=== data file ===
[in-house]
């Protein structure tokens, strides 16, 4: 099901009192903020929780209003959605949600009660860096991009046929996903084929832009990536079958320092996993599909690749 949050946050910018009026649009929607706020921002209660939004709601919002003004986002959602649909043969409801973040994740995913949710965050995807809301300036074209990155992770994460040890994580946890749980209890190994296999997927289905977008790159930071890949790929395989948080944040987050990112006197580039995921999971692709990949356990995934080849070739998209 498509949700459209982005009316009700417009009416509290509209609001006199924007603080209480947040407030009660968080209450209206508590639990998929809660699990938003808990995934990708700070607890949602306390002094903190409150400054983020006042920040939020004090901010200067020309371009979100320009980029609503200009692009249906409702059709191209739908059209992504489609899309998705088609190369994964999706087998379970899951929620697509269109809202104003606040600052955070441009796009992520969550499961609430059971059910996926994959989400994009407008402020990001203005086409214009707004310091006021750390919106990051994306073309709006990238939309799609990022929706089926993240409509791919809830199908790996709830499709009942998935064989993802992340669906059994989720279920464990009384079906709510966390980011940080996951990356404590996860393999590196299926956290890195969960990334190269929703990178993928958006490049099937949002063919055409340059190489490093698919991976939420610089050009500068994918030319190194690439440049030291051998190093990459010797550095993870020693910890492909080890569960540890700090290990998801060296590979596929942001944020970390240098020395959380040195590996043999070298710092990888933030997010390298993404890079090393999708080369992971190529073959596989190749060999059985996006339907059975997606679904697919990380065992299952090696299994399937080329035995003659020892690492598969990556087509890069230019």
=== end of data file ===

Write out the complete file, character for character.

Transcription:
[in-house]
């Protein structure tokens, strides 16, 4: 099901009192903020929780209003959605949600009660860096991009046929996903084929832009990536079958320092996993599909690749 949050946050910018009026649009929607706020921002209660939004709601919002003004986002959602649909043969409801973040994740995913949710965050995807809301300036074209990155992770994460040890994580946890749980209890190994296999997927289905977008790159930071890949790929395989948080944040987050990112006197580039995921999971692709990949356990995934080849070739998209 498509949700459209982005009316009700417009009416509290509209609001006199924007603080209480947040407030009660968080209450209206508590639990998929809660699990938003808990995934990708700070607890949602306390002094903190409150400054983020006042920040939020004090901010200067020309371009979100320009980029609503200009692009249906409702059709191209739908059209992504489609899309998705088609190369994964999706087998379970899951929620697509269109809202104003606040600052955070441009796009992520969550499961609430059971059910996926994959989400994009407008402020990001203005086409214009707004310091006021750390919106990051994306073309709006990238939309799609990022929706089926993240409509791919809830199908790996709830499709009942998935064989993802992340669906059994989720279920464990009384079906709510966390980011940080996951990356404590996860393999590196299926956290890195969960990334190269929703990178993928958006490049099937949002063919055409340059190489490093698919991976939420610089050009500068994918030319190194690439440049030291051998190093990459010797550095993870020693910890492909080890569960540890700090290990998801060296590979596929942001944020970390240098020395959380040195590996043999070298710092990888933030997010390298993404890079090393999708080369992971190529073959596989190749060999059985996006339907059975997606679904697919990380065992299952090696299994399937080329035995003659020892690492598969990556087509890069230019």